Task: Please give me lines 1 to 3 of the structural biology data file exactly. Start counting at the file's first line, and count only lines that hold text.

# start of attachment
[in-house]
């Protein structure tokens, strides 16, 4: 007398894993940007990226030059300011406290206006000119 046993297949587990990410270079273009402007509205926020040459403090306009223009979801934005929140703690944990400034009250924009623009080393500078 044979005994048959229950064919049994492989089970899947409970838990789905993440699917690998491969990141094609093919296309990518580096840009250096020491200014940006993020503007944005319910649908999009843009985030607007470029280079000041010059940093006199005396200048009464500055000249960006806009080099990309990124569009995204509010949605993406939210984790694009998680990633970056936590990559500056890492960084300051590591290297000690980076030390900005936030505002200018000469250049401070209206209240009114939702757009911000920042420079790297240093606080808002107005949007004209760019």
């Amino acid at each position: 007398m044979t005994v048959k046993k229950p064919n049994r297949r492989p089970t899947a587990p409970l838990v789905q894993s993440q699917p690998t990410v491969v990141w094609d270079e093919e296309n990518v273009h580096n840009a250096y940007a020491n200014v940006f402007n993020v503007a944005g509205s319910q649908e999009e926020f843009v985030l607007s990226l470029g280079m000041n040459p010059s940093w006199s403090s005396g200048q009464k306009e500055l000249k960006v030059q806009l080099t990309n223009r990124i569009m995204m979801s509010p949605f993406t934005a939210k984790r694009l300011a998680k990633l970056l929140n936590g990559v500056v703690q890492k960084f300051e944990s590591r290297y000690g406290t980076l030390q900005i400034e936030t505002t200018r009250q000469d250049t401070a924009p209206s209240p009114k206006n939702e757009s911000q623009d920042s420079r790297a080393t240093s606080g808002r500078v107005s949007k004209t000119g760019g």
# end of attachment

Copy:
[in-house]
């Protein structure tokens, strides 16, 4: 007398894993940007990226030059300011406290206006000119 046993297949587990990410270079273009402007509205926020040459403090306009223009979801934005929140703690944990400034009250924009623009080393500078 044979005994048959229950064919049994492989089970899947409970838990789905993440699917690998491969990141094609093919296309990518580096840009250096020491200014940006993020503007944005319910649908999009843009985030607007470029280079000041010059940093006199005396200048009464500055000249960006806009080099990309990124569009995204509010949605993406939210984790694009998680990633970056936590990559500056890492960084300051590591290297000690980076030390900005936030505002200018000469250049401070209206209240009114939702757009911000920042420079790297240093606080808002107005949007004209760019």
């Amino acid at each position: 007398m044979t005994v048959k046993k229950p064919n049994r297949r492989p089970t899947a587990p409970l838990v789905q894993s993440q699917p690998t990410v491969v990141w094609d270079e093919e296309n990518v273009h580096n840009a250096y940007a020491n200014v940006f402007n993020v503007a944005g509205s319910q649908e999009e926020f843009v985030l607007s990226l470029g280079m000041n040459p010059s940093w006199s403090s005396g200048q009464k306009e500055l000249k960006v030059q806009l080099t990309n223009r990124i569009m995204m979801s509010p949605f993406t934005a939210k984790r694009l300011a998680k990633l970056l929140n936590g990559v500056v703690q890492k960084f300051e944990s590591r290297y000690g406290t980076l030390q900005i400034e936030t505002t200018r009250q000469d250049t401070a924009p209206s209240p009114k206006n939702e757009s911000q623009d920042s420079r790297a080393t240093s606080g808002r500078v107005s949007k004209t000119g760019g």